Run time: 10hrs and 52 minutes, narrated by Eric A. Shelman
In the sequel to David A. Simpson’s Convoy of Carnage, Bloodbath on the Blacktop we join Gunny and crew as they make their way to Lakota, South Dakota, their new safe home, or is it?
Threats are mounting on multiple fronts. The potential of nuclear meltdown continues, the terrorist threat looms in the background plus the mysterious danger of the shadowy organization that may really be behind everything that has happened to devastate the planet.
There’s a lot that happens in this book, but our main focus remains on Gunny and his band of truckers as they set up shop in Lakota and make it defensible against the undead hordes and the ever-present bad humans that tend to crop up once society falls.
What did I like about this story?
I like that the story continued its action-packed pace and moves the story and Gunny forward toward rescuing his family. Speaking of, I really liked that we got to spend more time with Lacy and their son, who managed to get himself into even worse trouble this time around. They were primarily secondary characters in the first book, but they stand out more this time around presenting us with an opportunity to get to know them and the threats they are facing. I had feared their story might just be left in the same peril as book one, but they manage to find themselves in new trouble this time around that left me on the edge of my seat wondering how the hell they’ll get out of this one.
What didn’t I like about this story?
I know that despicable humans exist, especially in dystopian tales, but they do tend to get old after The Walking Dead’s Governor and Negan. Casey is our primary human villain in this tale and I didn’t like him. He might be a necessary evil to show the differences between our band of heroes and the not so nice people that are left, but I would have loved to have seen more about the other villains that thus far have only been hinted at in the series. The shadowy government organization that appears to be behind things and the Arab terrorist cells that are roaming the countryside decommissioning the failing nuclear power plants. They are still nothing more than bit players and it would have been great to see them step into the spotlight this time around, but it looks like we’ll have to wait until book three to see one or both of them take center stage in the Zombie Road series.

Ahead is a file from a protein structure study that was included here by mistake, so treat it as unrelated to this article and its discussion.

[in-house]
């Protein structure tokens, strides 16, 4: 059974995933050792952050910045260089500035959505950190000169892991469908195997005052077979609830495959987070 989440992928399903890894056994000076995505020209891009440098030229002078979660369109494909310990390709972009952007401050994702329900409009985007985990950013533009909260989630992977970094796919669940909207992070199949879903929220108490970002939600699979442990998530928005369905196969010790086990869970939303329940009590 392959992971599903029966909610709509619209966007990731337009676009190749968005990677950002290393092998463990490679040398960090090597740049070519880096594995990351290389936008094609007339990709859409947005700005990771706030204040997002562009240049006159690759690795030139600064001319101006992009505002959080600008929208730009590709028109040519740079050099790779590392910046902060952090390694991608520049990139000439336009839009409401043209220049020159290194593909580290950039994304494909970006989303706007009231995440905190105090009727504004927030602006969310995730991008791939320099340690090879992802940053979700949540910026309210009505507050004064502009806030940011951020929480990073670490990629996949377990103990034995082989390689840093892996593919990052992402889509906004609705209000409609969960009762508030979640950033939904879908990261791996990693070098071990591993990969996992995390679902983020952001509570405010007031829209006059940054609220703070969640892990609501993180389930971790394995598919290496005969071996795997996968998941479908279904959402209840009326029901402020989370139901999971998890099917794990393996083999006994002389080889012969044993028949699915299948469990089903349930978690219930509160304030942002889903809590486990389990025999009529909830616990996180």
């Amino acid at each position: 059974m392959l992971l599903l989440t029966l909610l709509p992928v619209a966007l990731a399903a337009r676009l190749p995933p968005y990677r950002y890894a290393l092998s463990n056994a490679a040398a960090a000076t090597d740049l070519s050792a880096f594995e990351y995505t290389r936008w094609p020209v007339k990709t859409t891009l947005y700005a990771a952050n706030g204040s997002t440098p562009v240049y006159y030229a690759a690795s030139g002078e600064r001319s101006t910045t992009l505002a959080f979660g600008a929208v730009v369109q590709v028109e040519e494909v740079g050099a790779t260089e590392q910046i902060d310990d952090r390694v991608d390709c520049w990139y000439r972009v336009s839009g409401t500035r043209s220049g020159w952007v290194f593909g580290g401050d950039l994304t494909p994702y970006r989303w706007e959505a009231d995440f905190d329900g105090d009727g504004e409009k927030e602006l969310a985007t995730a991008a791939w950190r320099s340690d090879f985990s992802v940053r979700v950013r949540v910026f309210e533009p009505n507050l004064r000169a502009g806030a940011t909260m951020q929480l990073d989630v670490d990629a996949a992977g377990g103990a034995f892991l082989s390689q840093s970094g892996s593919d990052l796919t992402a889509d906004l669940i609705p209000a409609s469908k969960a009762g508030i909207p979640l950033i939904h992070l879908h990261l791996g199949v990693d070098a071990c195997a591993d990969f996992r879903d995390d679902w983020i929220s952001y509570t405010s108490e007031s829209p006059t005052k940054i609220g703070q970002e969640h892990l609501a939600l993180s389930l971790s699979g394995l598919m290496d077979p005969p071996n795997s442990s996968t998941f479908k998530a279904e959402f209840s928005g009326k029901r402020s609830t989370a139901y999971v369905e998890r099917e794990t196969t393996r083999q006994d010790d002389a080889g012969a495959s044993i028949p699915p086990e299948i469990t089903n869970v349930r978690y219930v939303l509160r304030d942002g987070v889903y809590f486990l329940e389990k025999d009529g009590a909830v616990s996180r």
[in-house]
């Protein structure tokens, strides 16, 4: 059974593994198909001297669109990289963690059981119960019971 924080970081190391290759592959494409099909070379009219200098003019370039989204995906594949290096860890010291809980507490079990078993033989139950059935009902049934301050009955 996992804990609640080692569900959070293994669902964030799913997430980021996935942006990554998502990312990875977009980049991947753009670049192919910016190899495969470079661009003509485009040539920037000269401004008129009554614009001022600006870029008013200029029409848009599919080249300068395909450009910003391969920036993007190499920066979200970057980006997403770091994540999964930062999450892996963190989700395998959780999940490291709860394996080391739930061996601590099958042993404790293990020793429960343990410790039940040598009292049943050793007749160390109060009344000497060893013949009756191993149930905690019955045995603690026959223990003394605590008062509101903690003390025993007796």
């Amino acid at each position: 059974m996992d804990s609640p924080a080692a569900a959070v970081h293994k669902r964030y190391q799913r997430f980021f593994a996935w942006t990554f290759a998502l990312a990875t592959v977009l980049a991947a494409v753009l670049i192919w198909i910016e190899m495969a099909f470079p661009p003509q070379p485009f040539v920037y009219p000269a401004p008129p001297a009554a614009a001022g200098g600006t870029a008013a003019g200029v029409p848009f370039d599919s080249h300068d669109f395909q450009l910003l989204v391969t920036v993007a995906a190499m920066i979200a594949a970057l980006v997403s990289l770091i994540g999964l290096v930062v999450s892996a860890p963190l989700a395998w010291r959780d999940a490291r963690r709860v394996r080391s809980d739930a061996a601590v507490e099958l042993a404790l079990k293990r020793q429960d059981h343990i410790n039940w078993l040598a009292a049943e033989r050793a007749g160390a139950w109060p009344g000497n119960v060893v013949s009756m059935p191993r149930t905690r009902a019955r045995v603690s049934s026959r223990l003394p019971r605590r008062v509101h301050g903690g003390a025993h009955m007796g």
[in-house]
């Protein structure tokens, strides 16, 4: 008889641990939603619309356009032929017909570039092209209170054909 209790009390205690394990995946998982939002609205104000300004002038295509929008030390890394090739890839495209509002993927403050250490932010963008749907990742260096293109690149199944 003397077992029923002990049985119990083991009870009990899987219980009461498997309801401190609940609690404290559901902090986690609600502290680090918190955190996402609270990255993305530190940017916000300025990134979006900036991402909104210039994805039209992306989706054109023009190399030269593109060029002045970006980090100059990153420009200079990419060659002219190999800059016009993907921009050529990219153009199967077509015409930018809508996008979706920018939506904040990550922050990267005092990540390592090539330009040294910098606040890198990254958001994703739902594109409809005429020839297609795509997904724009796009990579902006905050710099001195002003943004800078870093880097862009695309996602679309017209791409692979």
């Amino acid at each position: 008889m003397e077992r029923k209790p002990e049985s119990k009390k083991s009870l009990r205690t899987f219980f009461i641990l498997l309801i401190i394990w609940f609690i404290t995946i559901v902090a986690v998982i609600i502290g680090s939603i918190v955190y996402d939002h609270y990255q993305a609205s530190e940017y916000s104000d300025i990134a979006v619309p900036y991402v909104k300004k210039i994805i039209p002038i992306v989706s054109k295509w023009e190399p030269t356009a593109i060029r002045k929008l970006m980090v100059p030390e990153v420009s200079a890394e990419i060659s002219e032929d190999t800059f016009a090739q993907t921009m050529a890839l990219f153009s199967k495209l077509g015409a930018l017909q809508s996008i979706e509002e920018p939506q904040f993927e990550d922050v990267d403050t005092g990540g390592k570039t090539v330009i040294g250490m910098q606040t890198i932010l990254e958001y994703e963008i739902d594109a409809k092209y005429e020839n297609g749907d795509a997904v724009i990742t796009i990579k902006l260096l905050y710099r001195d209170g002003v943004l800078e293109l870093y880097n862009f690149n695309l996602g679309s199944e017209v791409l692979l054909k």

Eric A. Shelman’s narration was as excellent as it was last time, bringing life to the story with his occasional special effects and his perfectly toned vocals that matched what you’d imagine for this group of ex-military truckers.
Conclusion: (Aka: Would I listen to more by this author?)
Absolutely. I gave book one a ten out of ten and I’m gonna be a little rougher on this one only because I wanted more of certain aspects that I didn’t get and felt were a missed opportunity to amp up the excitement going into book three. That is, of course, an assumption on my part that book three will be wrapping up the main storyline of the series and those elements will be focused on more there. That may not be the case as I know David has been talking about additional books in the series, so only time will tell how it all plays out and when we will get to the bottom of the true villains of this series.
I give this book a 9 out of 10.
For my review of book 1 in the Zombie Road Series, please click here!
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